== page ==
2012/2013 GCS After School Enrichment: Local History -- North Street
view from upper school driveway, looking north on Rt 32
Rundell house, on school site, before moving across street
Although Greenville never changes, the accumulation of alterations has created a different Greenville than our “oldtimers” can recollect from their young days. Our walk south from the park is reminder.
Immediately north of the park, when standing at the park’s entrance, one sees a string of attached motel units, now apartments. Missing is the central building, the former Jesse house. Once a farm house, Jesse’s Elm Shade drew guests in the early and mid-century until it was razed in the 1980s. This historical marker notes Benjamin Spees as one of the town earliest founders (along with Lake and Knowles).
From the park’s entrance, one’s eyes note the barns. These barns were the accompaniments to the Sherrill/Vanderbilt house that operated as a prosperous farm until the 1970s. Shown below is a post card photo of the house from the early, which stood until it was razed, along with the nearby outbuildings, only a few years ago. The park’s 156 acres were the agricultural fields of this farm.
The properties across the street, up to Irving Road, are relative newcomers to Greenville.
The yellow house below the park entrance, built in 1978, occupies the site of the tennis court of Lewis Sherrill and the Knowlton (next).
on the same side, sits the
classic white clapboard farm house this
the Westerner is locally known as the Knowlton, named after the Knowles family
Knowles was an influential, prosperous landowner in the 1870s and 1880s who kept
his “summer house” as he lived in Albany.
buildings across the street are 20th century “newcomers.”
Westerner is a relative youngster, and the two houses forming the Westerner
square are Irving properties. The Irving residence is considered by some to be
the oldest house in town.
Baumann house is one of the town’s oldest houses. The
historical marker notes it as the Talmadge & Atwater house.
the Baumann house is a newer, colonial
white house with green shutters was built about 1940.
It was lived in for many years by the O’Keefe family.
to this side of the street is the Stanger house, next to the Irving houses. It
is another of Greenville’s older houses, dating to mid-19th century.
of us, from Westerner to the creek (and school driveway) is a string of house
left mostly unchanged over the past one hundred years.
the street, the brown-shingled, end gables facing the road was the residence of
the Clark family while Richard Clark served as the Episcopal minister during the
1960s and 1970s.
to that was the Manse, serving Reverend Van Dyke in the early 20th century.
“Powell” house (left, two houses before creek), was a stately residence that
had a three story tower.
“Doc” Wasson lived here.
last house before the creek across the school is a classic Victorian rural
building known locally as the Vaughn building, which became divided into
cross the bridge over a small creek which originates in the fields uptown (in
the Bryant’s and “Balsam Shade” area), large enough to cross Rt 32 just
above the resort by the driveway to the park and winding its way through the
park before crossing Rt 32 again here.
cross the bridge, and dominating the view from here is the Scott M. Ellis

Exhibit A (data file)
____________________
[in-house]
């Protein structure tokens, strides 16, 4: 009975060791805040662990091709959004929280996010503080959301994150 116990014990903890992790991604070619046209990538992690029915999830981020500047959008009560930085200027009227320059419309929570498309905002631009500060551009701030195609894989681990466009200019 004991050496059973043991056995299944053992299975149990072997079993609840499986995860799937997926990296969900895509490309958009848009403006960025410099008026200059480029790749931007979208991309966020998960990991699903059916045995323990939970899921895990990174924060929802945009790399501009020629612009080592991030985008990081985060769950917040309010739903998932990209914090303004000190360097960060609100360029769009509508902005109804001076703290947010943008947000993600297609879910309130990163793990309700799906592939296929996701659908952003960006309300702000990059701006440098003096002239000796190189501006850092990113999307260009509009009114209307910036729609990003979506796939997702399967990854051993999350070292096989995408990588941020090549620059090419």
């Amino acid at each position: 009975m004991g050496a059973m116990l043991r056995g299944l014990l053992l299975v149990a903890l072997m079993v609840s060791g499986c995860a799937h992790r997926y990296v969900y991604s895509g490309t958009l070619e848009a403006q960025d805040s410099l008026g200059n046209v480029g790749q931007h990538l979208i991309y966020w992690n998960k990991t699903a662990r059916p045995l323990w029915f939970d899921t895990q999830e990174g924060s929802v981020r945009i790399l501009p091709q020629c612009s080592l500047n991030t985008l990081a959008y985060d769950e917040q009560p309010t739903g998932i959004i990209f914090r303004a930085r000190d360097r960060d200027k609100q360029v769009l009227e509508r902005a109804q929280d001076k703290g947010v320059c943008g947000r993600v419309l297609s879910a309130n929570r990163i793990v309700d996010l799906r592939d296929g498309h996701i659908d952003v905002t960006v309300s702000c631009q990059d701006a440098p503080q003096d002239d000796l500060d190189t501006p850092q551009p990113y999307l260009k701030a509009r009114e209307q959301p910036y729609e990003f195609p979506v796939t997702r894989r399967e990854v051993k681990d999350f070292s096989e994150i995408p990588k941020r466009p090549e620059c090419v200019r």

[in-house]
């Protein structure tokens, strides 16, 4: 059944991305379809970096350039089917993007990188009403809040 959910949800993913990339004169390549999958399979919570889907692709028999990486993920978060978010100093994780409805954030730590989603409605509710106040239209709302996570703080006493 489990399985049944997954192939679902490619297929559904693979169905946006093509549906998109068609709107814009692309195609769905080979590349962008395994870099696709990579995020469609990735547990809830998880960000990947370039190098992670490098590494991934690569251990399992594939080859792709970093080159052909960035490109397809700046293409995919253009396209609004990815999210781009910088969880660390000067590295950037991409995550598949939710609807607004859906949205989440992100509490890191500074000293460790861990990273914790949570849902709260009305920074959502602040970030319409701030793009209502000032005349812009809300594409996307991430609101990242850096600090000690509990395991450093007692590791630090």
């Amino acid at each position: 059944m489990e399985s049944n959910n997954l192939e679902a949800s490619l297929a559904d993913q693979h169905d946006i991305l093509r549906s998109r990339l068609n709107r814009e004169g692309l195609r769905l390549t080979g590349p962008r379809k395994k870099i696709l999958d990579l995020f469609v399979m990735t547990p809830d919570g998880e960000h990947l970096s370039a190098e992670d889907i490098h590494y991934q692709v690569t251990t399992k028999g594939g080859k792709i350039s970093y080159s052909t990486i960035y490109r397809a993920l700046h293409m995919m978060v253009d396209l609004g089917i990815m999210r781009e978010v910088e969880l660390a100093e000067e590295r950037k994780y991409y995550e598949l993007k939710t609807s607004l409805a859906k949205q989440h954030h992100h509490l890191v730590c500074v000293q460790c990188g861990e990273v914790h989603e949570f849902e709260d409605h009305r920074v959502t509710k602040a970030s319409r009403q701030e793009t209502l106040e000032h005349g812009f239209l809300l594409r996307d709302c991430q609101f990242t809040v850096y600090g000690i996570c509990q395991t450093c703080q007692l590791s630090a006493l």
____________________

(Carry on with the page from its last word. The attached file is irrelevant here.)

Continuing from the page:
increases dictated additions and use of community structures as classroom space
until the high school was built in 198-69. The school district celebrates its
75th anniversary in 2007.
the street sits the
salmon colored house.
over a two day period, partially straddling the main road overnight, to make way
for the new school building. It has been in the Rundell family for nearly 90
to the Rundell house is the parsonage, originally a residence.
The stone to build it came from the Sanford farm from Route 26 (also known as
the George Turon farm).
below the church is an empty spot before the cemetery driveway stood a residence,
owned by Sylvester Story. Then the driveway leads back to the cemetery.
up just a little, on the right side, is the
small Boy Scouts building.
served as the
chapel for the Presbyterian Church and was recently used as the American Legion
building. It also was used as an emergency school room during the 1960s.
All Arts Matter – Cultural Center building.
like a church because it was Greenville’s Presbyterian Church from the 1790s
AAM is currently the town’s leading cultural influence.
building was built in 1906, with an addition in the 1990s. Originally, the
Greenville Free Academy occupied the site since 1816 before it was razed in
1905. With the centralization of schools, the building has mostly been used as a
public library, with other uses in its history.
should be noted that the area from the pond to the school was donated to the
town by Augustine Prevost two hundred years ago and, today, has Historic
National Register status.
was Flach’s barbershop until recently, having been built for that purpose in
It stands on the site of a blacksmith shop.
is of block construction (mostly), built in the early 1940s and used as a farm
creek mentioned earlier crosses Rt 32 again (and not for the last time, either).
The bridge was recently replaced.
hot dog stand has been a fixture since the 1960s, its first incarnation was
Matt’s Hot Dogs.
now abandoned gas station was a gas station since the 1940s. Before that is was
a centerpiece residence, with a white picket fence, that distinguished the
pond has been a pond longer than anyone can remember, with alterations to its
banking, fountain, and outlet into the creek. The gazebo was built in 1989 was a
thank you gesture from the GCS band for fundraising efforts for a trip.
four corners is the crossing of the state roads, 81 and 32, with the east-west
road being Greenville’s main street, indicating the direction that the early
turnpikes crossed the town two hundred years ago.
Rt 81 sits the Pioneer Building, today’s Greenville Town Hall, a topic for